January 20, 2020

Jean-Thomas Tremblay: Breath/Measure/Commons

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Heavy Breathing A/V presents Breath/Measure/Commons by Jean-Thomas Tremblay:

I am writing a book on aesthetic responses to a contemporary crisis in breathing. This social, political, and environmental crisis is typified by the increased pollution, weaponization, and monetization of air and breath, the consequences of which are unevenly distributed. Breath/Measure/Commons is an experiment that transposes the questions of exemplarity and generalizability I have been considering into the form of the meditation. Reading about other people’s breathing makes me aware of mine—but my breathing tells me very little about other people’s experiences. This is what I try to convey in a meditation that centers engagements with breathing within Black and Indigenous Studies: the limits of what breathing enables us to measure, or, put differently, how breathing registers the unevenness of the atmospheres we inhabit.

The track includes instructions for a creative exercise. Listen on your own or with others, indoor or outdoor. As long as there is an environment to be sensed.

Works Cited and Consulted:

  • Crawley, Ashon. Blackpentecostal Breath: The Aesthetics of Possibility. New York: Fordham University Press, 2016.
  • Gumbs, Alexis Pauline. “About.” Black Feminist Breathing Chorus, 2014.
  • Parikka, Jussi. “The Sensed Smog: Smart Ubiquitous Cities and the Sensorial Body.” The Fibreculture Journal 29 (2017).
  • Reagon, Bernice Johnson. “Coalition Politics: Turning the Century.” In Home Girls: A Black Feminist Anthology, edited by Barbara Smith, 356–368. New York: Kitchen Table Press, 1983.
  • Richmond, Scott. Cinema’s Bodily Illusions: Flying, Floating, and Hallucinating. Minneapolis: University of Minnesota Press, 2016.
  • Sharpe, Christina. In the Wake: On Blackness and Being. Durham: Duke University Press, 2016.
  • Simmons, Kristen. “Settler Atmospherics.” Cultural Anthropology, November 20, 2017.
  • Taylor, Dorceta E. Toxic Communities: Environmental Racism, Industrial Pollution, and Residential Mobility. New York: New York University Press, 2014.
  • Tremblay, Jean-Thomas. “Aesthetic Self-Medication: Bob Flanagan and Sheree Rose’s Structures of Breathing.” Women & Performance 28, no. 3 (2018): 221–238.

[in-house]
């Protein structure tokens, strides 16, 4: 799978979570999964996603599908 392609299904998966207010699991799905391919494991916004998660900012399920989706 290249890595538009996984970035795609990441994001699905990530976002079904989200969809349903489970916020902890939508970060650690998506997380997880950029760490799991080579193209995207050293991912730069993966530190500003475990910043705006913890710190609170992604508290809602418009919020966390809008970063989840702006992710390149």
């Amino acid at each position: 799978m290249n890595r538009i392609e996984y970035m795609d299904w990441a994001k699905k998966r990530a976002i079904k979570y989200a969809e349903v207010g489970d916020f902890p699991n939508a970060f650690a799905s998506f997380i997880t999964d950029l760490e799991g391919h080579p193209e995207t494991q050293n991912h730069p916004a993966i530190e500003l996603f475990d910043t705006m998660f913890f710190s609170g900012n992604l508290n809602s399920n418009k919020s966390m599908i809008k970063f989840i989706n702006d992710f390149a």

• Tremblay, Jean-Thomas. “Feminist Breathing.” differences 30, no. 3 (2019): 92–117.


Jean-Thomas Tremblay is an assistant professor of English at New Mexico State University. Their scholarship in the environmental and medical humanities, literary and cultural studies, and feminist, queer, and trans studies, has been published in differences, Women and Performance, Criticism, Post45, New Review of Film and Television Studies, and Critical Inquiry. Their public writing has appeared in such venues as the Los Angeles Review of Books, Public Books, The Rambling, Full Stop, Arcade, Make Magazine, and Chicago Review.

Jean-Thomas' monograph in progress, Breathing Aesthetics, argues that breathing has emerged, since the 1970s, as a medium that configures embodiment and experience as effects of biopolitical and necropolitical forces. Within a crisis in the reproduction of life marked by the air's pollution, weaponization, and monetization, articulations of individual and collective survival and persistence must grapple with the management and dispersal of the risks of breath. Breathing Aesthetics surveys minoritarian contexts where the aestheticization of breathing generates medium-specific and historically, culturally, and environmentally situated tactics and strategies for living under precarity. Jean-Thomas is also editing, with Drew Strombeck, the collection Avant-Gardes in Crisis: Art and Politics in the Long 1970s.

More information on past and upcoming projects is available at

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Heavy Breathing ︎ 2018

Critical thinking often feels heady, abstract, and divorced from the body. How do conversations change when we are moving our bodies and out of breath? What new modes of thinking become possible?